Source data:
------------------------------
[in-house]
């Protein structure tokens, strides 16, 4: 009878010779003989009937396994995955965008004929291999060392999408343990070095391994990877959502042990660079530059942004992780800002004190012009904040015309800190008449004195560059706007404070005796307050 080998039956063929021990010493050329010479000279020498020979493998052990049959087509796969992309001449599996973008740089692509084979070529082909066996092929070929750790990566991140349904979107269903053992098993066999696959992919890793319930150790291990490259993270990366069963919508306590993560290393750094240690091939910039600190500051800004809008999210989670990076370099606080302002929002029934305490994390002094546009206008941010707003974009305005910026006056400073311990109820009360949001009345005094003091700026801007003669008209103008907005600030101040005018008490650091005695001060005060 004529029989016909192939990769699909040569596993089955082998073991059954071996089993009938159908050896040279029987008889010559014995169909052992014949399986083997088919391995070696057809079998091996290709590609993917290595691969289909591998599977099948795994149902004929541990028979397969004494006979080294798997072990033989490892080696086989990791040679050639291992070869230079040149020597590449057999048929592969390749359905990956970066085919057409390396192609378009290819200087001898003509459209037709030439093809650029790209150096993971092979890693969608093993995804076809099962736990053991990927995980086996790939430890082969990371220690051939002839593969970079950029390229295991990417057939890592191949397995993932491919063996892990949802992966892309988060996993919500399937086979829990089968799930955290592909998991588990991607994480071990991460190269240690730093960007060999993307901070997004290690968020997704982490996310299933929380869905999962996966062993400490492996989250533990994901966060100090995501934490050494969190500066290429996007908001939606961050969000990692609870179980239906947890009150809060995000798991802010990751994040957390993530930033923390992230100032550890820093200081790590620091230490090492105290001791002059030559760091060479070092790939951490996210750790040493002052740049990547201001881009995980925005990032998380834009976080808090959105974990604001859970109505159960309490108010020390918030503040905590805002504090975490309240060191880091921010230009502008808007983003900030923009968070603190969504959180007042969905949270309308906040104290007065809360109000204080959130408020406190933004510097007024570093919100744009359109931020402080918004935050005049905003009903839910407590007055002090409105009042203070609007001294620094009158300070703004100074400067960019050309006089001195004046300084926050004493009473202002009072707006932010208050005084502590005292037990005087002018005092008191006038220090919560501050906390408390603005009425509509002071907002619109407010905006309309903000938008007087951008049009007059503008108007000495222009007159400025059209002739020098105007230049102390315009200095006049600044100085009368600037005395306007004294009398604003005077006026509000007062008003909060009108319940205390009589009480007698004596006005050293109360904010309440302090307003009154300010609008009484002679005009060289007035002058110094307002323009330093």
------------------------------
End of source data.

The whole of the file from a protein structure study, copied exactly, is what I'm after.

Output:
[in-house]
């Protein structure tokens, strides 16, 4: 009878010779003989009937396994995955965008004929291999060392999408343990070095391994990877959502042990660079530059942004992780800002004190012009904040015309800190008449004195560059706007404070005796307050 080998039956063929021990010493050329010479000279020498020979493998052990049959087509796969992309001449599996973008740089692509084979070529082909066996092929070929750790990566991140349904979107269903053992098993066999696959992919890793319930150790291990490259993270990366069963919508306590993560290393750094240690091939910039600190500051800004809008999210989670990076370099606080302002929002029934305490994390002094546009206008941010707003974009305005910026006056400073311990109820009360949001009345005094003091700026801007003669008209103008907005600030101040005018008490650091005695001060005060 004529029989016909192939990769699909040569596993089955082998073991059954071996089993009938159908050896040279029987008889010559014995169909052992014949399986083997088919391995070696057809079998091996290709590609993917290595691969289909591998599977099948795994149902004929541990028979397969004494006979080294798997072990033989490892080696086989990791040679050639291992070869230079040149020597590449057999048929592969390749359905990956970066085919057409390396192609378009290819200087001898003509459209037709030439093809650029790209150096993971092979890693969608093993995804076809099962736990053991990927995980086996790939430890082969990371220690051939002839593969970079950029390229295991990417057939890592191949397995993932491919063996892990949802992966892309988060996993919500399937086979829990089968799930955290592909998991588990991607994480071990991460190269240690730093960007060999993307901070997004290690968020997704982490996310299933929380869905999962996966062993400490492996989250533990994901966060100090995501934490050494969190500066290429996007908001939606961050969000990692609870179980239906947890009150809060995000798991802010990751994040957390993530930033923390992230100032550890820093200081790590620091230490090492105290001791002059030559760091060479070092790939951490996210750790040493002052740049990547201001881009995980925005990032998380834009976080808090959105974990604001859970109505159960309490108010020390918030503040905590805002504090975490309240060191880091921010230009502008808007983003900030923009968070603190969504959180007042969905949270309308906040104290007065809360109000204080959130408020406190933004510097007024570093919100744009359109931020402080918004935050005049905003009903839910407590007055002090409105009042203070609007001294620094009158300070703004100074400067960019050309006089001195004046300084926050004493009473202002009072707006932010208050005084502590005292037990005087002018005092008191006038220090919560501050906390408390603005009425509509002071907002619109407010905006309309903000938008007087951008049009007059503008108007000495222009007159400025059209002739020098105007230049102390315009200095006049600044100085009368600037005395306007004294009398604003005077006026509000007062008003909060009108319940205390009589009480007698004596006005050293109360904010309440302090307003009154300010609008009484002679005009060289007035002058110094307002323009330093």